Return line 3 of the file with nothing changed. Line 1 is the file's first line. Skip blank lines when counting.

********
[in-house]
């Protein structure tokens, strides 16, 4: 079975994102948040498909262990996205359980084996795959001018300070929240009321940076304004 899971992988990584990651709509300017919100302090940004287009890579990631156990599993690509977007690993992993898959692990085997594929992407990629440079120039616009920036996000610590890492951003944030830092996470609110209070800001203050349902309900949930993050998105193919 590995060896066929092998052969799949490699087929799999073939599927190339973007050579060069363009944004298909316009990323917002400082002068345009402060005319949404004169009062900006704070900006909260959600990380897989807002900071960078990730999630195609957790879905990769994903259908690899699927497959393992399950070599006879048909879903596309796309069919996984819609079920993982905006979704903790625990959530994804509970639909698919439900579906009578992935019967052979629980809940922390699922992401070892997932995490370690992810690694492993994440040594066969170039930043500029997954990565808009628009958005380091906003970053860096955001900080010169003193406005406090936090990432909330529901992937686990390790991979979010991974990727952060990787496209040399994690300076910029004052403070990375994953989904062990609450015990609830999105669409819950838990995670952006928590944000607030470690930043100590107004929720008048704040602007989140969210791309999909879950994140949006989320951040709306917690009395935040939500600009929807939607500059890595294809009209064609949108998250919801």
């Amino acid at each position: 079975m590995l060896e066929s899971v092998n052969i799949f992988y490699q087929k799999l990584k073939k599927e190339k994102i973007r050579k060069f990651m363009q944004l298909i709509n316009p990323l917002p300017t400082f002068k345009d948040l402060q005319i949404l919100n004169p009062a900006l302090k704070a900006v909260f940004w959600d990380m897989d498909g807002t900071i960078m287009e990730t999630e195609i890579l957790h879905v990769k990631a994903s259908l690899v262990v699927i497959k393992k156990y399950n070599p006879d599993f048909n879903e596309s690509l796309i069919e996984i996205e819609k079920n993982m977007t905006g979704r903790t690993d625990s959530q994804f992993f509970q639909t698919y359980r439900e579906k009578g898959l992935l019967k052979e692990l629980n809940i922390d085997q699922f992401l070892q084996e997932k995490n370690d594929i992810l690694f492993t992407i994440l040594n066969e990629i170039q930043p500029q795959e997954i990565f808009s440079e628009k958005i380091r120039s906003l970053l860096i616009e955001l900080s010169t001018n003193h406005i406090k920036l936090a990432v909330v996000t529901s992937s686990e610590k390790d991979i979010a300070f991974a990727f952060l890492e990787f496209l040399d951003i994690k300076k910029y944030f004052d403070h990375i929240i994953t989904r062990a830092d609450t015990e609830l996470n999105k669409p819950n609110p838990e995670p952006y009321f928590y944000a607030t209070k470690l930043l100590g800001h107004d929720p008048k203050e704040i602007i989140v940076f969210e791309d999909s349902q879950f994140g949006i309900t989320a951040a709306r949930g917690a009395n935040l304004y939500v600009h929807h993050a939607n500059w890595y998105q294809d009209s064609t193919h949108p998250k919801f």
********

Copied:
């Amino acid at each position: 079975m590995l060896e066929s899971v092998n052969i799949f992988y490699q087929k799999l990584k073939k599927e190339k994102i973007r050579k060069f990651m363009q944004l298909i709509n316009p990323l917002p300017t400082f002068k345009d948040l402060q005319i949404l919100n004169p009062a900006l302090k704070a900006v909260f940004w959600d990380m897989d498909g807002t900071i960078m287009e990730t999630e195609i890579l957790h879905v990769k990631a994903s259908l690899v262990v699927i497959k393992k156990y399950n070599p006879d599993f048909n879903e596309s690509l796309i069919e996984i996205e819609k079920n993982m977007t905006g979704r903790t690993d625990s959530q994804f992993f509970q639909t698919y359980r439900e579906k009578g898959l992935l019967k052979e692990l629980n809940i922390d085997q699922f992401l070892q084996e997932k995490n370690d594929i992810l690694f492993t992407i994440l040594n066969e990629i170039q930043p500029q795959e997954i990565f808009s440079e628009k958005i380091r120039s906003l970053l860096i616009e955001l900080s010169t001018n003193h406005i406090k920036l936090a990432v909330v996000t529901s992937s686990e610590k390790d991979i979010a300070f991974a990727f952060l890492e990787f496209l040399d951003i994690k300076k910029y944030f004052d403070h990375i929240i994953t989904r062990a830092d609450t015990e609830l996470n999105k669409p819950n609110p838990e995670p952006y009321f928590y944000a607030t209070k470690l930043l100590g800001h107004d929720p008048k203050e704040i602007i989140v940076f969210e791309d999909s349902q879950f994140g949006i309900t989320a951040a709306r949930g917690a009395n935040l304004y939500v600009h929807h993050a939607n500059w890595y998105q294809d009209s064609t193919h949108p998250k919801f």